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An eventful day ends with a lopsided loss

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An eventful day ends with a lopsided loss

At the end of a day that saw the Nationals activate one of their best relievers for the first time this season, part ways with a popular veteran outfielder, prepare to send their highest-paid player out on a rehab assignment, prepare their All-Star shortstop to return to the lineup, swap out backup catchers and see their top prospect return to the field for the first time in 3 12 months, the 3 hours and 1 minute spent slogging their way through a 9-5 loss to the Mets almost felt incidental in the big picture.

"It's not always just a complete bad day," manager Davey Johnson said. "There were a lot of good things that happened that I was really proud to see."

Perhaps so, but that ballgame was as ugly as anything the Nationals have experienced in a while. With Gio Gonzalez roughed up for six early runs and the Mets building a 9-1 lead in the fourth, Johnson all but waved a white flag from his dugout perch and spent the rest of the afternoon resting some of his regulars while getting bench players and relievers much-needed work.

And still the Nationals found themselves in position to make things interesting late, bringing the tying run to the on-deck circle in both the eighth and ninth innings and forcing New York manager Terry Collins to use up four relievers to record the game's final five outs.

They never did manage to complete the improbably rally, with rookie Sandy Leon striking out with two on and two out in the ninth, but they did shower and dress feeling a bit better about themselves after what was shaping up to be a miserable afternoon at the park.

"Absolutely," shortstop Ian Desmond said. "We fought back, even without our best guys out there, which is a good sign. We had some good at-bats coming down the stretch there. You know, they changed pitchers like four or five times. I don't know how many total pitchers they used. But for them to do that, they obviously respect us enough to realize we're never out of the game, and that's a great sign."

If only Gonzalez had put forth a better performance three hours earlier and kept the margin a bit closer, perhaps the Nationals' last-ditch attempts would have had a better chance of succeeding.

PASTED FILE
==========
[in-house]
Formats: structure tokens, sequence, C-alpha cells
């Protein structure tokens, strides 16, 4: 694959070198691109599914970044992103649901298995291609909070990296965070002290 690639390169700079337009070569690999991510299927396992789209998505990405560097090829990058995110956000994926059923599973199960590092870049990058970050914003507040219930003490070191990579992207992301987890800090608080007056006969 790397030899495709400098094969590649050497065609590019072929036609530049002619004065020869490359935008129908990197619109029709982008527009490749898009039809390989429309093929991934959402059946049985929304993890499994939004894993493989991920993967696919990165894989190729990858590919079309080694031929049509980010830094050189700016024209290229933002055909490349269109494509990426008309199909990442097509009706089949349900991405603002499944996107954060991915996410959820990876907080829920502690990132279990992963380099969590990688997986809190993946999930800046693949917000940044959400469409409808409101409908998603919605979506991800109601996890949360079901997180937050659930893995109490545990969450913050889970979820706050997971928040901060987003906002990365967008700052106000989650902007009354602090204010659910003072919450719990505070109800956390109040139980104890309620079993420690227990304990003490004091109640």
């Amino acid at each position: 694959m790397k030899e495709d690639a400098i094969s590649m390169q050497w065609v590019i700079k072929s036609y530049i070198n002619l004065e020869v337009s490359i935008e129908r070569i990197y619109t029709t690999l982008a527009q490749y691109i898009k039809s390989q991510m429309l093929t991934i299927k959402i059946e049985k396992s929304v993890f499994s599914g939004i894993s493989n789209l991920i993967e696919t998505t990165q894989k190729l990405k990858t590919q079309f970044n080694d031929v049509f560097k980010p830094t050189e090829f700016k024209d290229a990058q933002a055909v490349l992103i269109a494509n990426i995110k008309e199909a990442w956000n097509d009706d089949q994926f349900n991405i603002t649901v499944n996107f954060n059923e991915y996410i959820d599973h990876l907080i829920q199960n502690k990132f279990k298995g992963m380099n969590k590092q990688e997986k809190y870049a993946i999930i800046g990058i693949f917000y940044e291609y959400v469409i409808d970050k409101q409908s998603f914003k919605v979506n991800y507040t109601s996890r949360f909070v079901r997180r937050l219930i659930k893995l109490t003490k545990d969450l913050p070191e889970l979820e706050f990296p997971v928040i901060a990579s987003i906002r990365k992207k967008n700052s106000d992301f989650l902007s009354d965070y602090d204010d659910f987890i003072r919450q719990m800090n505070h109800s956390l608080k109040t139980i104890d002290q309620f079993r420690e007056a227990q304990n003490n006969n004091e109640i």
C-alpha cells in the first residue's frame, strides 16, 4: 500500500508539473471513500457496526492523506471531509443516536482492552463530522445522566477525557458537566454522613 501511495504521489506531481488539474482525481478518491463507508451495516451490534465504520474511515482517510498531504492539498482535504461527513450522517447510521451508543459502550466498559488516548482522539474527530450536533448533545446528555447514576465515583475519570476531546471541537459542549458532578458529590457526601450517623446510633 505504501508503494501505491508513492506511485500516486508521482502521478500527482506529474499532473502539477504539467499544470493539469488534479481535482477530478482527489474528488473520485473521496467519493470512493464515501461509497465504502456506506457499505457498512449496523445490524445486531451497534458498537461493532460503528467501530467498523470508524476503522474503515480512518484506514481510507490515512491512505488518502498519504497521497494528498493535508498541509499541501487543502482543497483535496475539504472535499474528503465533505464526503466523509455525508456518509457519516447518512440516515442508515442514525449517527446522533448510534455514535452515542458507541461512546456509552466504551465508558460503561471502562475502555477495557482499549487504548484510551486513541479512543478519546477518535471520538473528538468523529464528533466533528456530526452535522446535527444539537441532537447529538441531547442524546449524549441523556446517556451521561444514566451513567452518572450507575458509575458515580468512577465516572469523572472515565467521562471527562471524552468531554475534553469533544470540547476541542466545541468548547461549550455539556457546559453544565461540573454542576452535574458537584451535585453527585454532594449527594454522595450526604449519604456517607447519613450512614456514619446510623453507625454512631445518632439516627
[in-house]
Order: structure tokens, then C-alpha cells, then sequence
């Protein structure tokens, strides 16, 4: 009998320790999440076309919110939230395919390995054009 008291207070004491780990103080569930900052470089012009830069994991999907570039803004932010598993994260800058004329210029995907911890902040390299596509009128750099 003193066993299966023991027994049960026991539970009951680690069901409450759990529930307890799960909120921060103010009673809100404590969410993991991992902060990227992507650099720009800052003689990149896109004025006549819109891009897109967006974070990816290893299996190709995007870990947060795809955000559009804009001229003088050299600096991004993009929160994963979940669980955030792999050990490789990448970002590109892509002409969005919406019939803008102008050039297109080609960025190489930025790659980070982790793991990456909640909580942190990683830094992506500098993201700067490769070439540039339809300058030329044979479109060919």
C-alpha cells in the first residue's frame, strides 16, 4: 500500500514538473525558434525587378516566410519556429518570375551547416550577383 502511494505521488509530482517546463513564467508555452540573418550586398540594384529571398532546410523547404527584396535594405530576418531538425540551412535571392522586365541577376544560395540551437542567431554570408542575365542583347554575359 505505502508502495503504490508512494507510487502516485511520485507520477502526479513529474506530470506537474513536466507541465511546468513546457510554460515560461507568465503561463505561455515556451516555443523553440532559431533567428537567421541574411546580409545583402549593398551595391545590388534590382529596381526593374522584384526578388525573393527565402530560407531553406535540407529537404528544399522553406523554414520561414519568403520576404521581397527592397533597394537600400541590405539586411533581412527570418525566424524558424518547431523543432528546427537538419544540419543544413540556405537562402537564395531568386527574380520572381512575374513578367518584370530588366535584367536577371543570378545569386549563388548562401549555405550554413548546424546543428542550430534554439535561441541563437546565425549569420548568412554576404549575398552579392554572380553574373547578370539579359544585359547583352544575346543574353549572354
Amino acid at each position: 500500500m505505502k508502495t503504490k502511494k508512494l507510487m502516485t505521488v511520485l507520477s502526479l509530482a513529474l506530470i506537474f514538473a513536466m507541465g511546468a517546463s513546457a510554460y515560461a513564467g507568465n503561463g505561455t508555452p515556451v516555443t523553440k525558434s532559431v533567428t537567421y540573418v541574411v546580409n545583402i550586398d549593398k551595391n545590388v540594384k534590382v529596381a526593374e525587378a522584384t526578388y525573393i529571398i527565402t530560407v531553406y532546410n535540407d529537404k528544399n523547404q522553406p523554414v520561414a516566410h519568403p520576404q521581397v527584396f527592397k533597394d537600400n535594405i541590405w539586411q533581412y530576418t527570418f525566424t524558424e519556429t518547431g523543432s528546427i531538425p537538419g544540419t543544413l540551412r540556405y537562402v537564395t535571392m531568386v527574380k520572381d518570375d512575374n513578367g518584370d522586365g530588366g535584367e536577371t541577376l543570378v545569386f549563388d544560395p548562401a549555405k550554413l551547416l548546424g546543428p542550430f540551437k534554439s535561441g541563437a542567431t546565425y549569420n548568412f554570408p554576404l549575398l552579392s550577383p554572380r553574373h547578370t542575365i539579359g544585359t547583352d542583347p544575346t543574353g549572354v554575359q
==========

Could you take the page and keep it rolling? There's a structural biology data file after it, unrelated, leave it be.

In what was far and away the worst of his 19 starts this season, Gonzalez struggled to locate his fastball from the very beginning and never recovered. And when he did find the strike zone, the Mets clobbered him, from David Wright's two-run homer in the first to Ike Davis' solo blast in the second to Andres Torres' double to deep left in the third.

"Just felt a little flat," the left-hander said. "Nothing was moving too much. They did a great job attacking me right off the bat. They were swinging aggressively and going after me right off the bat. Make better pitches, get better outs."

Gonzalez, who was seeking his NL-leading 13th win, never even made it out of the fourth inning. He also saw his ERA rise to 3.32, its highest level since his second outing of the season on April 12.

The All-Star hurler was admittedly surprised to see his manager emerge from the dugout and ask for the ball after only 68 pitches, but Johnson didn't see the need to leave Gonzalez on the mound and take more abuse.

"I see a guy that's having trouble, I'm not going to let him stay out there just to save my bullpen," Johnson said. "I'm going to save him. He gave me that evil stare, like: 'What am I doing out there?' ... It's more about not having to throw 20-30 more pitches in a losing cause. What's the use?"

Craig Stammen entered and almost immediately served up a three-run homer to Wright (the Mets third baseman's second blast of the day). And that turned the rest of the afternoon into something of a spring training game, with Johnson pulling Ryan Zimmerman, Adam LaRoche, Bryce Harper and Jesus Flores, using up all four players off his bench and finding ways to get a couple of relievers needed work in non-pressure situations.

That included the 2012 debut for Drew Storen, who 3 12 months after surgery to remove a bone spur from his right elbow trotted in from the bullpen for the ninth inning to a nice ovation from what remained of a crowd of 36,389.

"It's hard to explain, but it is honestly one of the best feelings in the world, to have the fans appreciate me being back out there," the 24-year-old said. "I went out there and picked up the ball and just kind of took a deep breath and thought: 'This feels really good.' It was nice."

More impressive that the reception for Storen was his efficient, 1-2-3 inning of relief, which required only nine pitches and featured groundouts by David Wright and Kirk Nieuwenhuis and a flyout by Jason Bay. He threw exclusively sinkers, topping out at 93 mph, and afterward noted he wants that pitch to become a bigger part of his repertoire.

It wasn't quite the situation Storen was used to -- the ninth inning of a lopsided loss -- but it served its purpose.

"Obviously I'd like to be on the winning side of that, but it's good," he said. "It was good to get my feet wet. Facing a guy like David Wright out of the gate, I wouldn't want it any other way. It was a good test for me."

As was Desmond's late appearance in the game. Out of the lineup for the fifth straight day with a lingering oblique strain, the shortstop entered to pinch-hit in the eighth and wound up singling, scoring all the way from first on Michael Morse's double, reaching base again in the ninth when he was hit by a pitch and successfully making a play in the field.

Put that all together, and the Nationals are convinced Desmond is ready to return to the lineup tomorrow against the Braves.

"It's good to get back on the field and see that my body is kind of, I guess, answering the right way," he said.

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Scherzer starts as Nats look to keep rolling at Phillies

Scherzer starts as Nats look to keep rolling at Phillies

Nats (76-55) at Phillies (60-71) at Citizens Bank Park

After bouncing back with a 4-0 victory in the series opener, the Nats look to keep it going in Philly on Tuesday night with ace Max Scherzer on the mound.